In what appears to be a serious dig at the People's National Movement (PNM) leadership, former prime minister Patrick Manning yesterday said he would never have voted for the Administration of Justice (Indictable Proceedings) Bill, which contained the controversial Section 34.
He would have gone against the party whip on the issue of Section 34 had he been in the Parliament when the vote was taken, he said. "My position would have been completely different from the rest of the Parliament, including my own party colleagues. They said, 'Yes.' I would have said, 'No,'" Manning stated.
The San Fernando East MP issued a release yesterday in which he absolved himself of any responsibility for the Section 34 debacle. "I wish to remind the nation that though I was present in the Parliament on November 28, 2011, when the Administration of Justice (Indictable Proceedings) Act 2011 was debated and passed, the records will show that I was not present when the vote was taken. I was also not present for the vote when the amended bill came from the Senate on December 9, 2011."
"I totally reject Section 34, which would have paved the way for corrupt persons to escape the law. I would never had agreed to Schedule 6 omitting corruption offences," he said.
In the face of the PNM's call for a number of Government ministers to resign for their responsibility in the affair, Manning stated: "I observe the unfolding drama of Section 34 and pray to God that our nation be spared the consequences of an enormous and tragic failure on the part of the Parliament of Trinidad and Tobago."
An examination of the Hansard of November 18 and December 9 shows Manning did not contribute to the debate on the bill and was absent during the vote on both occasions.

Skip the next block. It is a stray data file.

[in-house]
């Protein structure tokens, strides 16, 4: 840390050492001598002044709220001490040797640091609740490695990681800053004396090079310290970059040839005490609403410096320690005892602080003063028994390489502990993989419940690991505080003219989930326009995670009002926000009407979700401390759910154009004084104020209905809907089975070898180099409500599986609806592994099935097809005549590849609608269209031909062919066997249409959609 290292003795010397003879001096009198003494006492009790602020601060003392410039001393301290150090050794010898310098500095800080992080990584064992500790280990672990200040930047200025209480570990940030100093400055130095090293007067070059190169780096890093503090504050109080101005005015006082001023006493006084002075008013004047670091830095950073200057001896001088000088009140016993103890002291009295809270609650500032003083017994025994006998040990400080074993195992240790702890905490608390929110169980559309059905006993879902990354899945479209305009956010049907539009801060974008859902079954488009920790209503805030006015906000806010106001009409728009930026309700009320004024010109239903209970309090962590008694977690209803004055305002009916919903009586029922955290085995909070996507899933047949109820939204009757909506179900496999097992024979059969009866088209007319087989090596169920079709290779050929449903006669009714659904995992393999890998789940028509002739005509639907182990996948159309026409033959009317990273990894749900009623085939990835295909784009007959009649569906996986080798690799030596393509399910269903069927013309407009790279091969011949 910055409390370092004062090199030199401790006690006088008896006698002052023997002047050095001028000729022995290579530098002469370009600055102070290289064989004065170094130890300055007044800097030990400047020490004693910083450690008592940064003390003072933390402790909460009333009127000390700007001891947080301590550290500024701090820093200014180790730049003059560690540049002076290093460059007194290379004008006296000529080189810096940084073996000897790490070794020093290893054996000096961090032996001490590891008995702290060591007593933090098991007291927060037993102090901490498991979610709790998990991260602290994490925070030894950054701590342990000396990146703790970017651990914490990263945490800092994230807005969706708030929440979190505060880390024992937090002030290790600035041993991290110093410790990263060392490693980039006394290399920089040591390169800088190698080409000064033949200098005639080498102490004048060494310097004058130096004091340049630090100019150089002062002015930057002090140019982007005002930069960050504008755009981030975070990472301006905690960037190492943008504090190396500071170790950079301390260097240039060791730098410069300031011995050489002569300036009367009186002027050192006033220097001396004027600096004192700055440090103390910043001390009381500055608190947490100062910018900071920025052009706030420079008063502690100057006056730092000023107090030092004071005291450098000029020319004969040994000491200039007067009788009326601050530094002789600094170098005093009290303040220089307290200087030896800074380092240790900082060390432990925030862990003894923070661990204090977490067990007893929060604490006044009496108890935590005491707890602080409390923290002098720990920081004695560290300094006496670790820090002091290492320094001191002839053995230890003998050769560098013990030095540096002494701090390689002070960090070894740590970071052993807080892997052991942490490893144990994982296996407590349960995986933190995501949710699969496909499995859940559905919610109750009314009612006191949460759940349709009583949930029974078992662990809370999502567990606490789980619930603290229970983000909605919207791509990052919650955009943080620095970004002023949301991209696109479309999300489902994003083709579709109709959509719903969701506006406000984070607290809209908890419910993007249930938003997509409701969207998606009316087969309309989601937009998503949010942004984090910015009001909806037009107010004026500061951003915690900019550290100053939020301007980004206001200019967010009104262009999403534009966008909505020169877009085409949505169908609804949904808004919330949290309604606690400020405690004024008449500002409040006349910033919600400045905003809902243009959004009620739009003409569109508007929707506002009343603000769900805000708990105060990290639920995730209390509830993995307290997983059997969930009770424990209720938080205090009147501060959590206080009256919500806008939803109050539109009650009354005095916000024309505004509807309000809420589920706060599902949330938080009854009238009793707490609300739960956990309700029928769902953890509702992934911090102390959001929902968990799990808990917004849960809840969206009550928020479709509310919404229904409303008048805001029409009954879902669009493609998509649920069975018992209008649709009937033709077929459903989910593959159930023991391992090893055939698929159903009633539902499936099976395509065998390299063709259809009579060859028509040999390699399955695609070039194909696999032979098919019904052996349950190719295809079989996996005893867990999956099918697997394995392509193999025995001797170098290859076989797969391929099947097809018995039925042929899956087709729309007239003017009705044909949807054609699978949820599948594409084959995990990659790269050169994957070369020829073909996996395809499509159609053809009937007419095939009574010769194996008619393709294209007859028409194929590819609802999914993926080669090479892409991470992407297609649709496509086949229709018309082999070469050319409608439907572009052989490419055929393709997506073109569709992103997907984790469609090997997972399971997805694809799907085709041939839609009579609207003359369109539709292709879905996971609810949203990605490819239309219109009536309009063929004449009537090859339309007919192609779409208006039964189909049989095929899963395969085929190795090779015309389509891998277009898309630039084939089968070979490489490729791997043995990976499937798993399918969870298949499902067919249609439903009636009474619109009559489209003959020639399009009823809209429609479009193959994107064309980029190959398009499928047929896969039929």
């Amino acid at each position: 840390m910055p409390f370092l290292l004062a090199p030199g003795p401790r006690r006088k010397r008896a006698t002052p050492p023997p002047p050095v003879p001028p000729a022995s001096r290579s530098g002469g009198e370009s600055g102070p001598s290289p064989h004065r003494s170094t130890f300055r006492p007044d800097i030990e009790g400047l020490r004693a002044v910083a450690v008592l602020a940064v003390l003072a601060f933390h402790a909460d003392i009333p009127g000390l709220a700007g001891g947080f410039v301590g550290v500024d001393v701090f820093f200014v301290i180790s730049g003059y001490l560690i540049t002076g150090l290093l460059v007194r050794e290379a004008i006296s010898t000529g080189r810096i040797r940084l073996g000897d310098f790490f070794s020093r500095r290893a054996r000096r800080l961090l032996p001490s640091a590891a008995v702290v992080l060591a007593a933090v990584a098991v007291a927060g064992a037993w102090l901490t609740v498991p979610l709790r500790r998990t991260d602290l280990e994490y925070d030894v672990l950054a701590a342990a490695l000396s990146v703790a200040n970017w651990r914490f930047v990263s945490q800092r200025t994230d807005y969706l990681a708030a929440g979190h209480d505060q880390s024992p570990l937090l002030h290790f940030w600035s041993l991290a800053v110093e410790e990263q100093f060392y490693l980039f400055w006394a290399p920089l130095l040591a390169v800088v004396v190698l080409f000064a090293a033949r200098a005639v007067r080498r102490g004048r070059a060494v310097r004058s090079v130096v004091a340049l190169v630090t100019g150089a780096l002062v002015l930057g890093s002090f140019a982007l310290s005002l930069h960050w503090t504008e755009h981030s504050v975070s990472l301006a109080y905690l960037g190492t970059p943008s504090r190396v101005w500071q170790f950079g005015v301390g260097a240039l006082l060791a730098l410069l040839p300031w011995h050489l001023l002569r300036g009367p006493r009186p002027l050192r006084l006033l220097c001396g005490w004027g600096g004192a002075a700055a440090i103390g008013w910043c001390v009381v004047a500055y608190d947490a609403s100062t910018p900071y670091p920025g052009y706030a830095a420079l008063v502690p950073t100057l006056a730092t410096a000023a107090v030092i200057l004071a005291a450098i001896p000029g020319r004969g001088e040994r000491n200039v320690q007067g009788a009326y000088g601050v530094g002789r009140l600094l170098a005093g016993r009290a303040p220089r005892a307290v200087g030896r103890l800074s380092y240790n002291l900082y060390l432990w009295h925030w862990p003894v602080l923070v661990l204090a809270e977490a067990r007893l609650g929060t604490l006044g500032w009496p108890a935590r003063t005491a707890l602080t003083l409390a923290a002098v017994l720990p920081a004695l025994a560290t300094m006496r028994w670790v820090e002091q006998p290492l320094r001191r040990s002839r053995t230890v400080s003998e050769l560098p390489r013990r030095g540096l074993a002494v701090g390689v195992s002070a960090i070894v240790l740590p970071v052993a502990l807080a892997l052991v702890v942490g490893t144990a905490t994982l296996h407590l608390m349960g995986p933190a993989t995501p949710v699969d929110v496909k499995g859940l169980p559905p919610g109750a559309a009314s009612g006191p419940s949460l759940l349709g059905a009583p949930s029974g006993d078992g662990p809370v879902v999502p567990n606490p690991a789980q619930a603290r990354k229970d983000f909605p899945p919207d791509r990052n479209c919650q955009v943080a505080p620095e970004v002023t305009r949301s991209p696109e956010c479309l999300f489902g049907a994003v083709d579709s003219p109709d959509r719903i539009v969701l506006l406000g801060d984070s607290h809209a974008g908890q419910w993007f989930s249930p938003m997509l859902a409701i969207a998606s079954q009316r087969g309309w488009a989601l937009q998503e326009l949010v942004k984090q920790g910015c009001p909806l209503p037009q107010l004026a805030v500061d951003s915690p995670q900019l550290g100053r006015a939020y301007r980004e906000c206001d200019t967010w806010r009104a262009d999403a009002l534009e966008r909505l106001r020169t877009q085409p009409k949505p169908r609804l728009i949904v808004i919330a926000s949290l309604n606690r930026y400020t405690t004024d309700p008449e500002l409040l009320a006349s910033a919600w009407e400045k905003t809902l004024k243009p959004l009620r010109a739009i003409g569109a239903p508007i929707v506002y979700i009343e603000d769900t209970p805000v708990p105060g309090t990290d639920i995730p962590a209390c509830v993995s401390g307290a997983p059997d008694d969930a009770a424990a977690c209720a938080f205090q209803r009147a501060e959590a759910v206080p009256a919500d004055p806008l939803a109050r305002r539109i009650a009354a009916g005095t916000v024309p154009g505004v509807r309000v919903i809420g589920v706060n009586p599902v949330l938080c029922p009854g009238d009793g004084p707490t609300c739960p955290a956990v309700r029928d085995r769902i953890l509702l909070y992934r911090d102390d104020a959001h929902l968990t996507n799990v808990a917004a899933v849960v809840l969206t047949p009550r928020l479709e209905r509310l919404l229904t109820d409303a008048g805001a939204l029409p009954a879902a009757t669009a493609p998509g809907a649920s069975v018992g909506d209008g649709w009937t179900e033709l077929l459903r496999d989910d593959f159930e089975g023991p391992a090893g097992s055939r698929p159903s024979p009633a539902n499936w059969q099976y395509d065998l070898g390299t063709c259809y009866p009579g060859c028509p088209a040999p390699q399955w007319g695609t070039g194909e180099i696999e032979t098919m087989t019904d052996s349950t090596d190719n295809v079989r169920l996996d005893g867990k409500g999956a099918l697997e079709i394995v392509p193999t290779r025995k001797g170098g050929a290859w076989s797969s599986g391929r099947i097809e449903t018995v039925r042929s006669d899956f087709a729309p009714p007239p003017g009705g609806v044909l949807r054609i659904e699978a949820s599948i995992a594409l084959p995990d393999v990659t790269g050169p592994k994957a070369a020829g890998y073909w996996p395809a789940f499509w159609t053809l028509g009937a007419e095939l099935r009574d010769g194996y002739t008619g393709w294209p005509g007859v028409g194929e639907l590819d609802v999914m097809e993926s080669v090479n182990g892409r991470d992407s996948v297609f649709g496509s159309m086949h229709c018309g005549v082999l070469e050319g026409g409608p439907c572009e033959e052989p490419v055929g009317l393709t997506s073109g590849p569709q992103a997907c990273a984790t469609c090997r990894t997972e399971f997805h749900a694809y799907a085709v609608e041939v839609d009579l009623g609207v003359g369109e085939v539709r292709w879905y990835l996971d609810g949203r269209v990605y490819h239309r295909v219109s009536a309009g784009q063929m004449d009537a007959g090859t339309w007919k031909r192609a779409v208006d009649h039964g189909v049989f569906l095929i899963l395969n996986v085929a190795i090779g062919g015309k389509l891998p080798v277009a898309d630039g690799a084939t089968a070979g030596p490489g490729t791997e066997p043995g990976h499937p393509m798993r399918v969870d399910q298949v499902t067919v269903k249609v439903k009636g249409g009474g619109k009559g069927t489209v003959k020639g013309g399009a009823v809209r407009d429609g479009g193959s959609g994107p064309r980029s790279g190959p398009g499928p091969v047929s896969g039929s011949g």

On December 9, he contributed to the debate in the House on the substantive matter before it, which was the Electronic Monitoring Bill, which was also piloted by former justice minister Herbert Volney.
Not too long after Manning finished speaking (following a short contribution from Roodal Moonilal to the Electronic Monitoring Bill), the House voted on the Senate amendments to the Administration of Justice (Indictable Proceedings) bill, but Manning was not there at that time.
The party's position on legislation is generally hammered out during its caucus meetings. And the Keith Rowley-led Opposition took a position in caucus (which was not attended by Manning) to support the Administration of Justice bill. Therefore all PNM MPs present in the Parliament voted in favour of the bill in the House, in the Senate and then (when the Senate amendments were made) in the House again, along with the Government and Independent Senators.
Manning is recuperating from a stroke which he suffered back in February. He has not been to Parliament since and has approved leave until October.
The PNM led a march last week Tuesday on the premise that it was Executive action, not Parliament's action, which created the fiasco. But Manning's intervention is refocusing the issue on the Parliament and on the PNM's handling of the matter.
Contacted for comment yesterday, Opposition Leader Rowley stated: "I have no comment to make on anything Mr Manning has to say. As leader of the PNM, I have explained the Opposition's involvement and performance on the issue, with respect to the caveats that we sought and assurances we obtained from the Government before he gave our support, and the time frame within which the act was supposed to come into force which would have obviated any development of the kind that we are addressing now with respect to the Piarco enquiry."